Tuesday, July 26, 2005

C.S. Lewis: Mere Apologist

In the June/July issue of First Things Avery Cardinal Dulles presents a synopsis of C.S. Lewis' life and thought. For those not yet familiar with Lewis (and, believe it or not, there are a few), it makes a good introduction:

C.S. Lewis was a man of many parts. His novels, allegories, and children's books achieved enormous popularity. He excelled as a spiritual writer and had some standing as a poet. In the academic field he was competent in philosophy, a master of the Greek and Latin classics, and outstanding as a literary critic.

But he is best known today as an apologist, probably the most successful Christian apologist of the twentieth century. Forty and more years after his death, his influence remains unabated. His works are read by Protestants and Catholics with equal relish. Enough books have been written on Lewis to fill several shelves of a bookcase.

Dulles gives a fairly comprehensive overview of Lewis' work. He concludes by summarizing, from his own perspective, Lewis' relative strengths and weaknesses:

Lewis' eminent success as an apologist is due to several factors. A convert from atheism, he had experienced the difficulties from within and had discovered by experience what arguments could speak to unbelievers. He had a great gift for debating and wrote in a pleasing English style, free of heavy and technical language. He handled profound problems in simple words that could be understood by readers with no special training. Gifted with a lively imagination, he had an extraordinary facility for finding apt analogies from common life to illustrate abstract philosophical points. He was humble and unpretentious, willing to recognize the limits of his own knowledge. He concentrated on basic Christian beliefs and usually managed to avoid involvement in intra-Christian controversies.

The limits of Lewis are the flip side of his merits. Speaking to a broad and unsophisticated audience, he did not satisfy the scruples of soacademicianans, who found that he oversimplified complex problems. Avoiding technical terminology, he often failed to make distinctions that would be necessary to do justice to the subject matter. Having embraced no particular philosophical system other than a vague sort of Platonism, he frequently argued without the rigor expected in professional philosophical and theo logical circles.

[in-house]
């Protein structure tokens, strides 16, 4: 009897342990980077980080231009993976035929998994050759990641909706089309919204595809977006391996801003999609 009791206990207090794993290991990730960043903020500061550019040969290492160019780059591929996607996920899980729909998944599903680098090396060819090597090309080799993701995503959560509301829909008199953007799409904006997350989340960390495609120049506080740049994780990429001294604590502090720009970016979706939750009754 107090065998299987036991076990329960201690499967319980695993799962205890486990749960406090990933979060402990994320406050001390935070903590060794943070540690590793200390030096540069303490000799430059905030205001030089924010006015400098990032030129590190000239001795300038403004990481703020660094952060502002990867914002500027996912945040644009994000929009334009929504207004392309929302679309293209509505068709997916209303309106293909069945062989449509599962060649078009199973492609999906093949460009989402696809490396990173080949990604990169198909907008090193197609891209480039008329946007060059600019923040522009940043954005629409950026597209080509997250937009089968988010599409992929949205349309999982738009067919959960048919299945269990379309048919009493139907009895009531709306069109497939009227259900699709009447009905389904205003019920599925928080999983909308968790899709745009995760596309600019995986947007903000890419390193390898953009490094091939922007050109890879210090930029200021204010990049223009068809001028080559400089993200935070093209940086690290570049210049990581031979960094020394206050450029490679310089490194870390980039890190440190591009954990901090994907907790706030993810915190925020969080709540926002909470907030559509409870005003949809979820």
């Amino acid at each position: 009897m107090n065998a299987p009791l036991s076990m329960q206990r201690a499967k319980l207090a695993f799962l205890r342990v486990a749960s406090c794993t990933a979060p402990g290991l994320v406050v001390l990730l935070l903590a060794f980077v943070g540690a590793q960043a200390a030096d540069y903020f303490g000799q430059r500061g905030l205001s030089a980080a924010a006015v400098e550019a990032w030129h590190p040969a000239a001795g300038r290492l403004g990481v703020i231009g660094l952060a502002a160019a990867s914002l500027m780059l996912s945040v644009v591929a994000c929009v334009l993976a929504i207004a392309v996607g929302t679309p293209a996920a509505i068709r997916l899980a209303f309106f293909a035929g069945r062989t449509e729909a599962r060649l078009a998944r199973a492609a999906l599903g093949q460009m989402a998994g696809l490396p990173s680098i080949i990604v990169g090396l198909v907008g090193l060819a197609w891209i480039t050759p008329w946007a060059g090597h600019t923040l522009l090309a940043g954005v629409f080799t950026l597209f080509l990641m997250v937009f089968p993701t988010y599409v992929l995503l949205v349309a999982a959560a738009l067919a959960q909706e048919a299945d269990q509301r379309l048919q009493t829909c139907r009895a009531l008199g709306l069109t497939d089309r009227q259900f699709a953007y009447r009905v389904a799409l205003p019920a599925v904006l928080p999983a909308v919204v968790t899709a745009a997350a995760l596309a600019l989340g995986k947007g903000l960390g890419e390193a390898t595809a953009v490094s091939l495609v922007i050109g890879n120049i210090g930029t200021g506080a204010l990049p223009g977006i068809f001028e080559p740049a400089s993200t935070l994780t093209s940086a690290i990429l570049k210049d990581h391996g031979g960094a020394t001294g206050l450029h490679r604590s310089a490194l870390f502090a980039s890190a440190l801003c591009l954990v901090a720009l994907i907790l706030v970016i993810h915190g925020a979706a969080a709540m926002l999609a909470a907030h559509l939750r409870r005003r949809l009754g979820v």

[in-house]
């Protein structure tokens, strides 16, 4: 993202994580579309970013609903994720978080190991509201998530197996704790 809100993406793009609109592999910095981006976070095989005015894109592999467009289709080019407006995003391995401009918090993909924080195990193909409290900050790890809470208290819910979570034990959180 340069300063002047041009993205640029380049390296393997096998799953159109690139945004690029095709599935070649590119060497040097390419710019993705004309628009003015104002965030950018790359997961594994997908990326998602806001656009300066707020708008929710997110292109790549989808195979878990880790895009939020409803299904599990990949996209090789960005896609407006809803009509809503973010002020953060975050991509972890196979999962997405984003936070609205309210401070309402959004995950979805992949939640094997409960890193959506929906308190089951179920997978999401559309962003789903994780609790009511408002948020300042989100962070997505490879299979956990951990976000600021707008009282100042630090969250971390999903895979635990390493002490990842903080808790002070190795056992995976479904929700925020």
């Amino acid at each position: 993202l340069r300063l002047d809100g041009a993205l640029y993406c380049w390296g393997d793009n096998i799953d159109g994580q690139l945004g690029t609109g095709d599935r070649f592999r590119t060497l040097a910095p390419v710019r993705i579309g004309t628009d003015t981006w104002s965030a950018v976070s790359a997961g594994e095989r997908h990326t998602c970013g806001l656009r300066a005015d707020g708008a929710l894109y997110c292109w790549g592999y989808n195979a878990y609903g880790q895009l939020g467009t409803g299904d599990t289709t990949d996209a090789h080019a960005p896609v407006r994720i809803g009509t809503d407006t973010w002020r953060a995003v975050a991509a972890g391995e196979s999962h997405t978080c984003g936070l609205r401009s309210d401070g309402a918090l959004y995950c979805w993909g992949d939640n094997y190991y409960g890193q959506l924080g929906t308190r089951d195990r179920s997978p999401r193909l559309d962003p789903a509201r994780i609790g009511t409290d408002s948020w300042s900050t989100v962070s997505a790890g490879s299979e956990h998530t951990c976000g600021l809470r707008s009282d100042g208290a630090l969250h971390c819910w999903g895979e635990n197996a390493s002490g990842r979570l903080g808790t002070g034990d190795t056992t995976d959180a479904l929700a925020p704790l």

As an apologist, moreover, Lewis tends to concentrate on the rational element in the approach to faith. But as he indicates in his own conversion story, it is not we alone who find the true faith. The God for whom we are searching has to find us, and we have to let Him do so. To speak too much as though faith were the result of a process of reasoning is a hazard built into apologetics. If Lewis had been willing to venture more deeply into theological waters, he might have spoken more extensively about the role of God in the process of conversion. Theologians in the great tradition show that divine grace influences even our initial perception of the evidences for Christianity. God'’s love, at work in our hearts, often enables us to synthesize data that might otherwise appear meaningless. It gives us what some theologians call the eyes of faith.For this reason the search for religious truth has to be accompanied by prayer.

As one might expect from a Catholic, Dulles' one lament is that Lewis, at least in his writings, appeared to hold a rather low view of church life and the sacraments. But Catholics probably think this is true of Protestants in general.

I believe C.S. Lewis is essential reading for any serious Christian. He had his flaws to be sure - all Christians do, and 2 Corinthians 4 teaches us that this is so that all men clearly see that it is God who is powerful, not man. The wonderful thing about Lewis is the extent to which his faith in Christ reached into every area of his life. He took seriously the command to "work out your faith."

He wanted to teach us to be philosophically consistent. And he did it all in a wonderfully warm and winsome way. Try to read the last few chapters of The Last Battle without weeping at the picture Lewis paints of the Christian's eternal destiny.

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